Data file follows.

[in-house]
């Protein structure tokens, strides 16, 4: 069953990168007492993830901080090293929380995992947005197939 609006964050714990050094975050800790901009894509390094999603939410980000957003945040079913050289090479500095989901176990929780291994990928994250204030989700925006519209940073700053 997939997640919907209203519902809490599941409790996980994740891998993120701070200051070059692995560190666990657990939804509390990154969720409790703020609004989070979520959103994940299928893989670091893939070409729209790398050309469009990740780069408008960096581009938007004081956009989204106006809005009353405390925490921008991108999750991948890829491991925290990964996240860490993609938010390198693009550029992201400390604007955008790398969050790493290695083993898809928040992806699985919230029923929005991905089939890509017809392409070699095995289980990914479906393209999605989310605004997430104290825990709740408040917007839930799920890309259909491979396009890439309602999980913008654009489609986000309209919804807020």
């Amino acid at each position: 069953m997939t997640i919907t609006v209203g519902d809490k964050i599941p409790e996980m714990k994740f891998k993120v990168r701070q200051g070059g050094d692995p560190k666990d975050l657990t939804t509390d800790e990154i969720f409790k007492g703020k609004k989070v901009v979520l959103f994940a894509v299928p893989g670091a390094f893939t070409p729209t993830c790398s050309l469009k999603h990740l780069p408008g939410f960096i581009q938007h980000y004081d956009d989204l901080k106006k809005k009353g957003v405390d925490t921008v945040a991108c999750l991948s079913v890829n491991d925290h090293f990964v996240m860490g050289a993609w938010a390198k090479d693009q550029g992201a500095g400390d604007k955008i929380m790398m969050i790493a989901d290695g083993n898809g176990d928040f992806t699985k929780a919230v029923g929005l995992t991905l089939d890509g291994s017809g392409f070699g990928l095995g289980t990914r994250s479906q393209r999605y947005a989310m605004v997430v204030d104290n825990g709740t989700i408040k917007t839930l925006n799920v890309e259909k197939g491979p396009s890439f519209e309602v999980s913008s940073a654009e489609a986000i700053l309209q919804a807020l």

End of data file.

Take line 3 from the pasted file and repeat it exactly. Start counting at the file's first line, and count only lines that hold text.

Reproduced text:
């Amino acid at each position: 069953m997939t997640i919907t609006v209203g519902d809490k964050i599941p409790e996980m714990k994740f891998k993120v990168r701070q200051g070059g050094d692995p560190k666990d975050l657990t939804t509390d800790e990154i969720f409790k007492g703020k609004k989070v901009v979520l959103f994940a894509v299928p893989g670091a390094f893939t070409p729209t993830c790398s050309l469009k999603h990740l780069p408008g939410f960096i581009q938007h980000y004081d956009d989204l901080k106006k809005k009353g957003v405390d925490t921008v945040a991108c999750l991948s079913v890829n491991d925290h090293f990964v996240m860490g050289a993609w938010a390198k090479d693009q550029g992201a500095g400390d604007k955008i929380m790398m969050i790493a989901d290695g083993n898809g176990d928040f992806t699985k929780a919230v029923g929005l995992t991905l089939d890509g291994s017809g392409f070699g990928l095995g289980t990914r994250s479906q393209r999605y947005a989310m605004v997430v204030d104290n825990g709740t989700i408040k917007t839930l925006n799920v890309e259909k197939g491979p396009s890439f519209e309602v999980s913008s940073a654009e489609a986000i700053l309209q919804a807020l």